You may already be worrying about some of the potential challenges that lie ahead for your summer travel, like lost luggage, unpredictable weather, or long flight delays. But there could be a far more serious danger lurking for travelers—identity theft. Gear up for your summer vacation with 15 ways to help better protect your information on the road.
- Update and Backup Your Technology – If you plan on bringing any devices with you on your vacation, you may want to update your software—including any apps—before you go. Using outdated software could put your information at risk for theft, as software updates often fix known security issues. The Federal Communications Commission (FCC) advises international travelers to be sure to: back up electronic files, remove sensitive data, install strong passwords, and update antivirus software.
- Don’t Overshare on Social Media – You may be itching to post that first travel photo on social media, but before you do, consider the possible consequences of oversharing your travel plans. For example, posting a photo with your location tagged could give potential thieves the heads up that your home and mailbox have been left unattended. Also consider talking with your travel companions about their comfort level with being tagged or included in social media updates.
- Change Passcodes and Passwords – Before you take off, you may want to update the passcode lock on your mobile devices as well as the account passwords on any sensitive accounts. This step could give you a little extra peace of mind, especially if you’ve been the victim of a past data breach, in which case your old username and password could already be in the hands of a hacker.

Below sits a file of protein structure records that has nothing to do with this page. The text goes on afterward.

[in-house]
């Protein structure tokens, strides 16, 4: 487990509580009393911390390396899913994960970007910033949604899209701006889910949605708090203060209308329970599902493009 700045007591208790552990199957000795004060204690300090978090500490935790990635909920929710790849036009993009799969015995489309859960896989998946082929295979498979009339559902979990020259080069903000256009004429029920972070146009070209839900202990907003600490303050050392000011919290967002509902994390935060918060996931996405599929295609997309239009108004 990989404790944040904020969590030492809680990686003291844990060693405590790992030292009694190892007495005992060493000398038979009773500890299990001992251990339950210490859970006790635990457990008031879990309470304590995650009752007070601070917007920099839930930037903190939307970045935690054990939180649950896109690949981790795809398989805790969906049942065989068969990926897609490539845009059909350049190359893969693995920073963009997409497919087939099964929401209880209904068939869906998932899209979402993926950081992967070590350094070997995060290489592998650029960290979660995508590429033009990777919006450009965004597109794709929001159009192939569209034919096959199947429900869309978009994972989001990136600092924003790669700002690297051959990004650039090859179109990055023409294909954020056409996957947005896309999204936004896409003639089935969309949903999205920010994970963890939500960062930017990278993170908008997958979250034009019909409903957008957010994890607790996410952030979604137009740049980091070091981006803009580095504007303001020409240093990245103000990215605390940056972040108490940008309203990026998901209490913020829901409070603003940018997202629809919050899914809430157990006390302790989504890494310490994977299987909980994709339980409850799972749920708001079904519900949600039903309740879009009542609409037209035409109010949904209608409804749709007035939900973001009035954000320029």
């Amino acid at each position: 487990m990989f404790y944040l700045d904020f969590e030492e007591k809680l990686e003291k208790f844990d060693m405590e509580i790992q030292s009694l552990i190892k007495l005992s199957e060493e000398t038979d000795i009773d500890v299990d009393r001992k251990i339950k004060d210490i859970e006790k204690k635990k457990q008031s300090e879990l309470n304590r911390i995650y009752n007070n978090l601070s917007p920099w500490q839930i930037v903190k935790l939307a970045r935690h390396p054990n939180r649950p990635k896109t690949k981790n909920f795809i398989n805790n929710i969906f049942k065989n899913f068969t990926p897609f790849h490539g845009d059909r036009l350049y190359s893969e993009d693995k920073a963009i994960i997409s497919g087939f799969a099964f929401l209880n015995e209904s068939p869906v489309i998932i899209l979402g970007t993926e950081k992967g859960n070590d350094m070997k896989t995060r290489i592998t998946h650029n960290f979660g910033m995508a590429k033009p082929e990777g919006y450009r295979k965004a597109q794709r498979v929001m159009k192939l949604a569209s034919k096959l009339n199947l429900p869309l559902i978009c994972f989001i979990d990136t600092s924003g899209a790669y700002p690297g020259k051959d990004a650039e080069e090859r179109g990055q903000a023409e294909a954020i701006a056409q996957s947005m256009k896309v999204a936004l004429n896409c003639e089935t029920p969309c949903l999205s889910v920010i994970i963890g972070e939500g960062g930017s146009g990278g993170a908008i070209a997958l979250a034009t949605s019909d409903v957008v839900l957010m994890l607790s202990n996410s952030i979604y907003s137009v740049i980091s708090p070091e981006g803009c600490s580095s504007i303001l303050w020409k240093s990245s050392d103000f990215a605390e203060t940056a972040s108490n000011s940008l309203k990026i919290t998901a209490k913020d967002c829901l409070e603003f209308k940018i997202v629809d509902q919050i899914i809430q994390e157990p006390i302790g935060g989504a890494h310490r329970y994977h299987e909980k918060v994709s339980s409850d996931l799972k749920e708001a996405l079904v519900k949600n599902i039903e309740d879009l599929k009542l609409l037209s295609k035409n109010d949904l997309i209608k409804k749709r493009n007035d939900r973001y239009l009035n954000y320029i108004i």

- Enable Two-step Verification – Two-step verification is a feature that requires you to enter a code sent to your phone when you login. This additional verification can help prevent hackers from accessing your accounts, unless they also have your phone. If your travel will take you out of the country, make sure your phone will work in the destination country before setting up this feature.
- Disable Your Wi-Fi – Turning off Wi-Fi could help prevent hackers from infiltrating your device over an unsecured network, like those found in coffee shops, hotels, restaurants, and airports. You can enable Wi-Fi again when you are in range of a safe connection.
- Make a Plan for Powering Up – Avoid public charging stations if you can help it. In a scheme called “juicejacking,” criminals lure travelers into plugging in their devices for a quick charge while a hidden computer downloads files and information from the device, including usernames, passwords, and account numbers. One option for long journeys is to bring your own portable power bank.
- Pack a Travel Wallet – Consider streamlining your wallet or purse by carrying only the card or cards you need for the trip. Safely store the others.